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This book is a product of a research project called ‘voices of youth’ carried out - page 42 / 125





42 / 125

A Lost Generation: Young People and Conflict in Africa

entitled to demobilisation packages. The child demobilisation process managed by UNICEF provides ex-child soldiers with a combination of monthly income and start- up grants for micro-projects, generally totalling around US $420 for each child. Start-up grants cover capital purchases (a plot of land, a cow, goat, sewing machine for example) enabling the recipient to set up a micro-business. While this package clearly facilitates their relatively smooth reinsertion into the community, the difficulty the children face is that neighbours who are not aware of these provisions believe their income derives from the ill-gotten gains of looting and other crimes carried out during the war. There are also family conflicts which arise when parents want to take control of their daughters’ demobilisation money.

Another, more serious, consequence is a psycho-social one: girl ex-soldiers, as well as others who have suffered violence, are subject to serious traumas. At the same time everyone around them is hostile to them, unable to hold out a supportive hand or help them regain their equilibrium. As a result of the exclusion they face, they lose self-respect and this leads inescapably to their self-isolation, keeping themselves to themselves and voluntarily limiting social contacts with others.

Some illustrations from the testimonies

‘Girls who didn’t get pregnant didn’t escape from sexually transmitted diseases such as HIV/AIDS and others. I know a girl who suffers from AIDS, which she got after having been abducted by combatants.’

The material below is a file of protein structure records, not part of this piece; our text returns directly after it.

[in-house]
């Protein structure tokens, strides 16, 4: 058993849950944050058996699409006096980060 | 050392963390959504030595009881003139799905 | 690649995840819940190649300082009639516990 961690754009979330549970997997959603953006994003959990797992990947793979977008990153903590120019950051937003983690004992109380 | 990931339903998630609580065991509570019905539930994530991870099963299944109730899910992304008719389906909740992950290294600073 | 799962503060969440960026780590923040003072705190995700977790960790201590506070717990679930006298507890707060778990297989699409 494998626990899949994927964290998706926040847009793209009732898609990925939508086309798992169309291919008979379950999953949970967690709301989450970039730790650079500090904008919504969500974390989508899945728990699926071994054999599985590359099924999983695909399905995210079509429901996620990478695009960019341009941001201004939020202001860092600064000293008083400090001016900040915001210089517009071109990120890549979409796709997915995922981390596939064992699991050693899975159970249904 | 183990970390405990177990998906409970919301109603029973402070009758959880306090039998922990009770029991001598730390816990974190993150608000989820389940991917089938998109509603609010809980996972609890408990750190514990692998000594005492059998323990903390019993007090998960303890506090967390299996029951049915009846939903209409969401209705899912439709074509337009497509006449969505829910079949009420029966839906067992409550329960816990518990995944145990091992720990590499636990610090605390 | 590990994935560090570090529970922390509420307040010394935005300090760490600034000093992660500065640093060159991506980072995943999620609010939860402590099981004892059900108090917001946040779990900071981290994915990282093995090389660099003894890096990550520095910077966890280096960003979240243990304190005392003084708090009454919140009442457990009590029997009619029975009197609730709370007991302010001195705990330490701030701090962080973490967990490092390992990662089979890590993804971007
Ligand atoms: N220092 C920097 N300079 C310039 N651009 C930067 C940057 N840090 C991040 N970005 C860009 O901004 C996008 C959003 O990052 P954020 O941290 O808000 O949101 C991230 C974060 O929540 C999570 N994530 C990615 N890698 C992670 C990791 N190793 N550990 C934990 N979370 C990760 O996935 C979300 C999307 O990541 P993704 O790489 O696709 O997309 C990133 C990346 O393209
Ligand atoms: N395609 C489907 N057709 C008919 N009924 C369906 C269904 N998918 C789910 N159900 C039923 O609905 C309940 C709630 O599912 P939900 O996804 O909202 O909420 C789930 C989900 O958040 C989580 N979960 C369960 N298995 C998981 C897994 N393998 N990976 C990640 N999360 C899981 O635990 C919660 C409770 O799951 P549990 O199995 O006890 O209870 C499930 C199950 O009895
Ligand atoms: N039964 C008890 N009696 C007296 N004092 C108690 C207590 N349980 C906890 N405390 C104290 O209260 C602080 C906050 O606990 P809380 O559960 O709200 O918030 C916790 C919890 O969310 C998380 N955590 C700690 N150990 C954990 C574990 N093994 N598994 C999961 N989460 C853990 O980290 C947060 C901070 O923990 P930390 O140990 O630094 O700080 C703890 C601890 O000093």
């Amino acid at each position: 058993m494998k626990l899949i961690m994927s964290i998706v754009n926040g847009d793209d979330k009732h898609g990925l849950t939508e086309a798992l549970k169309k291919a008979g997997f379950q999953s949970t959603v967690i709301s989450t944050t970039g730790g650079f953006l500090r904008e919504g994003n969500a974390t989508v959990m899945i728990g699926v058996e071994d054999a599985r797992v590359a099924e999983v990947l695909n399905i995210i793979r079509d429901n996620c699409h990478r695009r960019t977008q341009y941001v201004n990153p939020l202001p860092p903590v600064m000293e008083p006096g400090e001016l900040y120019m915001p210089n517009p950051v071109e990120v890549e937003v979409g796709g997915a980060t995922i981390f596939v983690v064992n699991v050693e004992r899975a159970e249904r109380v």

‘The problem for us girls is that if someone deceives you and you get pregnant, he will abandon you immediately. It’s not just that he won’t help you, but he will try to steal your child. Or else your parents will chase you away and you will have no- where to go, since the father of the child doesn’t acknowledge you.’

‘So I stopped studying then. It was in 1997 and I was in 9th year at school. My sister left me in a family and asked them to take care of me.’

2.7 How did the respondents deal with their problems?

The ways young girls affected by war and victims of violence adapt deserves particular attention. In fact, certain of their strategies can aggravate their problems, while others reduce them. The survival strategies developed by respondents faced with social rejection as described above include resignation, seeking refuge, delinquency, seeking employment, and seeking relationships with people who can offer them a home.

Loss of self-respect leads girls to resignation in the face of being called degrading


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